• Helping pupils learn substantive knowledge – e.g. using torches and different materials to learn about opacity and transparency (this was most common).
  • Helping pupils learn disciplinary knowledge – e.g. exploring the relationships between hand length and foot length or developing the disciplinary knowledge of correlation.
  • Helping pupils learn substantive and disciplinary knowledge – e.g. carrying out a scientific enquiry to find out how waterproof different materials are. Pupils developed their knowledge of materials and control variables in fair tests.

The report points out that there were problems when pupils did not have sufficient prior knowledge or vocabulary to conduct the experiment or talk about it. Inspectors saw relatively few practical demonstrations, the use of which they say could save both costs and time.

And according to the report, SEND pupils do not necessarily benefit from learning through practical activities.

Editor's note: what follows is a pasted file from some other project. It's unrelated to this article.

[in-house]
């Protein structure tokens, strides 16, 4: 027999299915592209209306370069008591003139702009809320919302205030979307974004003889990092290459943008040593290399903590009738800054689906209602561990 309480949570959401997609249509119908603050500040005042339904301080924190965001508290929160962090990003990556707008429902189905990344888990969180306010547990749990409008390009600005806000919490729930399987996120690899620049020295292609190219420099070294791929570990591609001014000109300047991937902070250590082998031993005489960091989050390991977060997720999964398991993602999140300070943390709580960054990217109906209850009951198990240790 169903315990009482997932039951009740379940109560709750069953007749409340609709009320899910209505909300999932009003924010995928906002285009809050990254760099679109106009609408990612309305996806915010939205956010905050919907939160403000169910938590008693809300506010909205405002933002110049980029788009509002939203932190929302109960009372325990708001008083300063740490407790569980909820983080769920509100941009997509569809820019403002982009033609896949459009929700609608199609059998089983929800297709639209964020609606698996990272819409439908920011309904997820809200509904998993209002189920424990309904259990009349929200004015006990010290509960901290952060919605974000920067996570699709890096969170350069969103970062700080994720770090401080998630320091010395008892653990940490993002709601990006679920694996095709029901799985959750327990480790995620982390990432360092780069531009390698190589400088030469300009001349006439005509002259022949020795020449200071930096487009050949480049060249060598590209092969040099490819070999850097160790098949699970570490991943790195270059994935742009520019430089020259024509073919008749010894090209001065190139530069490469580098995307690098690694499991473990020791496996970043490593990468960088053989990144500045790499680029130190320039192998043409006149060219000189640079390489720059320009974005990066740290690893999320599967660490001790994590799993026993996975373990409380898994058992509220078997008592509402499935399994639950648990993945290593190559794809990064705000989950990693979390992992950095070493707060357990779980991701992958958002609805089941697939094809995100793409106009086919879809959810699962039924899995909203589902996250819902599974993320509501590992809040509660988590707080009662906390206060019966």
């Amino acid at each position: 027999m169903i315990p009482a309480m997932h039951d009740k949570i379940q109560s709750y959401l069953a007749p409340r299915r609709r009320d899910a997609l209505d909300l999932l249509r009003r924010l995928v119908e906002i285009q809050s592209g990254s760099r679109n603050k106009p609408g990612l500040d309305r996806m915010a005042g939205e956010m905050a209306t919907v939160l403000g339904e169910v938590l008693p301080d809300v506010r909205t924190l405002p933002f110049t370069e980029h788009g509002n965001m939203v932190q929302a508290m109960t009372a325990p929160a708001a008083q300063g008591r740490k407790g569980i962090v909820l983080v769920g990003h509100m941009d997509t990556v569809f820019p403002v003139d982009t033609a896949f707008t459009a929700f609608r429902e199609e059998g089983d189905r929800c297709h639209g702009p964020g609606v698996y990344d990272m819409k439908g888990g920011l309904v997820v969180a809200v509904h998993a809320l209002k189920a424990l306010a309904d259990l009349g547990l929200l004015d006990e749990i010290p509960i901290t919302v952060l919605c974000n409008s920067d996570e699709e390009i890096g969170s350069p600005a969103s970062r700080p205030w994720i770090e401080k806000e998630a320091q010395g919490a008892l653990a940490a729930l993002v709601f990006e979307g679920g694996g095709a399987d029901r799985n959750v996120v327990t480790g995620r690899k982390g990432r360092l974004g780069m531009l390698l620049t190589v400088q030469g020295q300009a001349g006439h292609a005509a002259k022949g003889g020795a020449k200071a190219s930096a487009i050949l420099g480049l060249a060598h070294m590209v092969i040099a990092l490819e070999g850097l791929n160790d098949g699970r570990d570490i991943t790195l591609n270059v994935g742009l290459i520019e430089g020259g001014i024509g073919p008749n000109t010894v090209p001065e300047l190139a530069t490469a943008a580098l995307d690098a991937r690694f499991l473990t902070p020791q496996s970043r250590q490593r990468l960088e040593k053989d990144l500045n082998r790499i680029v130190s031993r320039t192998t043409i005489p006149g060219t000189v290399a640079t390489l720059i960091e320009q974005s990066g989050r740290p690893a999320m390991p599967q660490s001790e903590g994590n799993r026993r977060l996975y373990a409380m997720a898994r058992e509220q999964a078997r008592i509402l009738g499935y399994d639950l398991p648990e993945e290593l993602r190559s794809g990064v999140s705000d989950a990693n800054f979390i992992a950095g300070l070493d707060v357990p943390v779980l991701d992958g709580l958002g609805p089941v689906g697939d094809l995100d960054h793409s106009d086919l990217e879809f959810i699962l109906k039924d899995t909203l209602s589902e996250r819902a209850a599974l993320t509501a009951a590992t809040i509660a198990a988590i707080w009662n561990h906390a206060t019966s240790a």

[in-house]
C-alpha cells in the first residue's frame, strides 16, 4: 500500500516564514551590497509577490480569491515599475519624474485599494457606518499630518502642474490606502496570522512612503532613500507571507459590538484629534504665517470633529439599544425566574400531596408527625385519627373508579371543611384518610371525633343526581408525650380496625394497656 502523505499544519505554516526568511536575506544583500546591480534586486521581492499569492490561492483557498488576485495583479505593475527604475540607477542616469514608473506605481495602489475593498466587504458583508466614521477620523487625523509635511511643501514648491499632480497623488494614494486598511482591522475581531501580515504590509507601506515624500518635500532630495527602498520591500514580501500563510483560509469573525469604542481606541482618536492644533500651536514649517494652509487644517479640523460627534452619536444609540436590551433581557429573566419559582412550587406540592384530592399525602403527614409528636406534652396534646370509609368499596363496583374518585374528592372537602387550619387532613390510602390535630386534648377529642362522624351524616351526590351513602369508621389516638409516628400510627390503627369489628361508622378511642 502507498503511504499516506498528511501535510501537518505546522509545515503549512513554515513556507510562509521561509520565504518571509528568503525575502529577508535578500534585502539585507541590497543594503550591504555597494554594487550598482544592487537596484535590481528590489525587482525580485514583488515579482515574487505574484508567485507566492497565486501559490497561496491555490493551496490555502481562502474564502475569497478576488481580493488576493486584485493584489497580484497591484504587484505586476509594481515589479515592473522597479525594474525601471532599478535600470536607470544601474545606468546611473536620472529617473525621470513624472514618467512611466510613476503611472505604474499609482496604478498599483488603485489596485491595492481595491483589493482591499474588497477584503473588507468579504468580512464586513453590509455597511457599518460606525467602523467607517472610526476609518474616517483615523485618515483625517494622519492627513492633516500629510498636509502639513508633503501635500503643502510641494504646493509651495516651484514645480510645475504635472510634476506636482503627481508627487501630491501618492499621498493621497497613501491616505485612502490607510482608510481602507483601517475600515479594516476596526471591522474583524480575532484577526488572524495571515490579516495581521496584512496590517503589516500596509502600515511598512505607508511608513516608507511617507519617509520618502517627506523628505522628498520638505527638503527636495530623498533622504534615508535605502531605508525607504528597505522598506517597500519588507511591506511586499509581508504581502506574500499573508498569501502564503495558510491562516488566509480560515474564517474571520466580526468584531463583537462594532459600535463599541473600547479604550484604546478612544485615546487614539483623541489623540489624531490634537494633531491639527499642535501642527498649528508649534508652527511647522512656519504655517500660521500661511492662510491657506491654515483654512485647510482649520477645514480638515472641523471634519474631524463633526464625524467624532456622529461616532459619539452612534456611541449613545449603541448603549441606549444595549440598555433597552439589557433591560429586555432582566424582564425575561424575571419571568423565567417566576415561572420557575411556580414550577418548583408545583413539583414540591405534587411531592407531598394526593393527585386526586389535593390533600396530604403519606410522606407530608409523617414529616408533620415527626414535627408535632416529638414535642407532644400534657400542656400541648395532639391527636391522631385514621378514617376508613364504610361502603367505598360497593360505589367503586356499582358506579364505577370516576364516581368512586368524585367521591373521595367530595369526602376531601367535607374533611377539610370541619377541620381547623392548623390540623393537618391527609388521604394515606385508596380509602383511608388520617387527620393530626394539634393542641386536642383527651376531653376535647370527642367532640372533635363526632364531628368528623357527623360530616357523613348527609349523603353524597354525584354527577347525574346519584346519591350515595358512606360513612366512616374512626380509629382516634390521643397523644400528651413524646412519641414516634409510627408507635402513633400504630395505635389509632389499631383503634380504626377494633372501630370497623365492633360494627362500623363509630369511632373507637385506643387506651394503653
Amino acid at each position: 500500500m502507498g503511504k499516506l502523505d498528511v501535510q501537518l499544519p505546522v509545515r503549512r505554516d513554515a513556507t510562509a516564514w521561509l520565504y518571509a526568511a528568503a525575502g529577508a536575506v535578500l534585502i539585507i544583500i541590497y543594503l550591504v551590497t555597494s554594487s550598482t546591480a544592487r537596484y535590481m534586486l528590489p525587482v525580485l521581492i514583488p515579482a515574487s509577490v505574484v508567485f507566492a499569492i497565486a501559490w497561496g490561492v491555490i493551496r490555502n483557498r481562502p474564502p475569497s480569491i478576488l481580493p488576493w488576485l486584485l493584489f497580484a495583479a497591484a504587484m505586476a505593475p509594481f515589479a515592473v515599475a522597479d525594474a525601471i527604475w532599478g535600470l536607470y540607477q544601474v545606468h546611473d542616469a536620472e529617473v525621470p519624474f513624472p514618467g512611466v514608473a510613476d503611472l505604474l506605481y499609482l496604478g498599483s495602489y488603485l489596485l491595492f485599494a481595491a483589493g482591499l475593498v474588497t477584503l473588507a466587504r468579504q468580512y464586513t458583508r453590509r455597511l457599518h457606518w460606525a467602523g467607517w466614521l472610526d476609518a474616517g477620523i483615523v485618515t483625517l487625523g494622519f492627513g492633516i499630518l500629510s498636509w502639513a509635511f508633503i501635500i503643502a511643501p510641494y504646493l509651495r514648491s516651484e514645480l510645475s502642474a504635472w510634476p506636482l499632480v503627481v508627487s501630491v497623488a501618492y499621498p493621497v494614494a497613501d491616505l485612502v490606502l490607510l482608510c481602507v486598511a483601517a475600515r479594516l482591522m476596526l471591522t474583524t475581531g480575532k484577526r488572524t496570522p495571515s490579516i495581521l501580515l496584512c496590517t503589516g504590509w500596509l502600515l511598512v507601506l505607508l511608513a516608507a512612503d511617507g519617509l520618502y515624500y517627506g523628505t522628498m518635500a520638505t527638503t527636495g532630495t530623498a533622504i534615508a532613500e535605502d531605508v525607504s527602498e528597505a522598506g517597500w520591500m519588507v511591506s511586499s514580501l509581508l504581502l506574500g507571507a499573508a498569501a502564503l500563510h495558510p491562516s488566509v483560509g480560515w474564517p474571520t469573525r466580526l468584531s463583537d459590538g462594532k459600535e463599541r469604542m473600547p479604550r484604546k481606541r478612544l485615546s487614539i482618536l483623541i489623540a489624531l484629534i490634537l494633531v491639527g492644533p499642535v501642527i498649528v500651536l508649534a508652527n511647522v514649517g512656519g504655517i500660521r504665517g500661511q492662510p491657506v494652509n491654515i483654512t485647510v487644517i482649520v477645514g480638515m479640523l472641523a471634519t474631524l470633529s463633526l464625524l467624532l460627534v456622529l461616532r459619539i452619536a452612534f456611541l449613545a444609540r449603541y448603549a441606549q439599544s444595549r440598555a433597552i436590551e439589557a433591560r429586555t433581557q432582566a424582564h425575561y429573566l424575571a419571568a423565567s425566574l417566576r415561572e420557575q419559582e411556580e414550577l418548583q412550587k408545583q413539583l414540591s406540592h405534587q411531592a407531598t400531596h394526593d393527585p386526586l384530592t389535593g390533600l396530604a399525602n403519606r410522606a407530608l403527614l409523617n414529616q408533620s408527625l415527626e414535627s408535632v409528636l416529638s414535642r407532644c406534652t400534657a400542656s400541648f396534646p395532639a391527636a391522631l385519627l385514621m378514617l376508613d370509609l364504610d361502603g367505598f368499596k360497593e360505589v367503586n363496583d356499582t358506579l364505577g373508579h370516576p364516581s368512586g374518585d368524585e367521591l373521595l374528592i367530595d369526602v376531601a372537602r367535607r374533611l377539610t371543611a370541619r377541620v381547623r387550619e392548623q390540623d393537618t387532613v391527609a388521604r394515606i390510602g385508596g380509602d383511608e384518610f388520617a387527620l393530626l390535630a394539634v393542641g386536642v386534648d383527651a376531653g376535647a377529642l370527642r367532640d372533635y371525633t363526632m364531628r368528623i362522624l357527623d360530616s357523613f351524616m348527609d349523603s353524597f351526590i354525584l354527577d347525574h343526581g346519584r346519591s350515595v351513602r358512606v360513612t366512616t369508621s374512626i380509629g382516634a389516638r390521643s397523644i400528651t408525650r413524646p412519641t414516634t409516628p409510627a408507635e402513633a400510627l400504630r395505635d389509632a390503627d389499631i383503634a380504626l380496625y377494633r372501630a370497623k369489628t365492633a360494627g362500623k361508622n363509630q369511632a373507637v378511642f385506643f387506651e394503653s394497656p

Both the research review and the subject report refer to assessment for learning – using assessment to provide feedback, check that pupils have learnt what was intended, and identify if there are any misconceptions or gaps in their knowledge. This includes questions and quizzes or written feedback. The report warns that there were often inconsistencies in the written feedback provided and it was sometimes too general.

The report also refers to assessment as learning, the embedding of knowledge in the memory, and assessment of learning, checking whether curricular goals been achieved.

The report warns: “In some schools, assessment as learning was sometimes taking place at the expense of assessment for learning. Some pupils were asked to recall knowledge that they had not successfully learned first time around.